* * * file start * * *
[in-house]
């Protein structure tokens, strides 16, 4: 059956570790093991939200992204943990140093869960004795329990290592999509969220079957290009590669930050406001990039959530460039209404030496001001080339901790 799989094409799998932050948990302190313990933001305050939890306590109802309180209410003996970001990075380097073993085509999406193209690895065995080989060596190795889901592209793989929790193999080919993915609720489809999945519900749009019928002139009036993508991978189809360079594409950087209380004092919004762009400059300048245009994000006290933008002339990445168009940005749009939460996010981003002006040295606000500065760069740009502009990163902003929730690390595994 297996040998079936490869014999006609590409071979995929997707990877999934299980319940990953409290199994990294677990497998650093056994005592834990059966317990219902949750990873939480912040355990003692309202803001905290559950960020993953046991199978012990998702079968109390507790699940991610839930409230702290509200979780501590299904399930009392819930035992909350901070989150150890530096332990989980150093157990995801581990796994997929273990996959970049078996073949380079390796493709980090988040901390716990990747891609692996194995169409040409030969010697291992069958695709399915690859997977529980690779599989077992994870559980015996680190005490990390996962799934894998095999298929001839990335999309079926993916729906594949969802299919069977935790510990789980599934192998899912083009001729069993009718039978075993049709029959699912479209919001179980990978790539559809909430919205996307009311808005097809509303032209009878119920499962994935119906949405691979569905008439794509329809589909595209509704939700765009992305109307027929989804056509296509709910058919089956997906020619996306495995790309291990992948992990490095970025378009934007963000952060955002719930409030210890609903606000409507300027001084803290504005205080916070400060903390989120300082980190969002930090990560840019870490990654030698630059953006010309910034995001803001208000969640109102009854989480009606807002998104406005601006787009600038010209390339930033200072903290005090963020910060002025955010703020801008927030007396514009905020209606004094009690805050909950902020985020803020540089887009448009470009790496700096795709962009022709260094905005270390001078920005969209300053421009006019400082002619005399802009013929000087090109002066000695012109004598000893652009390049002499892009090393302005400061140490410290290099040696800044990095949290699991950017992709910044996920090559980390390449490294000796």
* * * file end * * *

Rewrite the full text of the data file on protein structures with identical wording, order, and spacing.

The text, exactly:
[in-house]
């Protein structure tokens, strides 16, 4: 059956570790093991939200992204943990140093869960004795329990290592999509969220079957290009590669930050406001990039959530460039209404030496001001080339901790 799989094409799998932050948990302190313990933001305050939890306590109802309180209410003996970001990075380097073993085509999406193209690895065995080989060596190795889901592209793989929790193999080919993915609720489809999945519900749009019928002139009036993508991978189809360079594409950087209380004092919004762009400059300048245009994000006290933008002339990445168009940005749009939460996010981003002006040295606000500065760069740009502009990163902003929730690390595994 297996040998079936490869014999006609590409071979995929997707990877999934299980319940990953409290199994990294677990497998650093056994005592834990059966317990219902949750990873939480912040355990003692309202803001905290559950960020993953046991199978012990998702079968109390507790699940991610839930409230702290509200979780501590299904399930009392819930035992909350901070989150150890530096332990989980150093157990995801581990796994997929273990996959970049078996073949380079390796493709980090988040901390716990990747891609692996194995169409040409030969010697291992069958695709399915690859997977529980690779599989077992994870559980015996680190005490990390996962799934894998095999298929001839990335999309079926993916729906594949969802299919069977935790510990789980599934192998899912083009001729069993009718039978075993049709029959699912479209919001179980990978790539559809909430919205996307009311808005097809509303032209009878119920499962994935119906949405691979569905008439794509329809589909595209509704939700765009992305109307027929989804056509296509709910058919089956997906020619996306495995790309291990992948992990490095970025378009934007963000952060955002719930409030210890609903606000409507300027001084803290504005205080916070400060903390989120300082980190969002930090990560840019870490990654030698630059953006010309910034995001803001208000969640109102009854989480009606807002998104406005601006787009600038010209390339930033200072903290005090963020910060002025955010703020801008927030007396514009905020209606004094009690805050909950902020985020803020540089887009448009470009790496700096795709962009022709260094905005270390001078920005969209300053421009006019400082002619005399802009013929000087090109002066000695012109004598000893652009390049002499892009090393302005400061140490410290290099040696800044990095949290699991950017992709910044996920090559980390390449490294000796």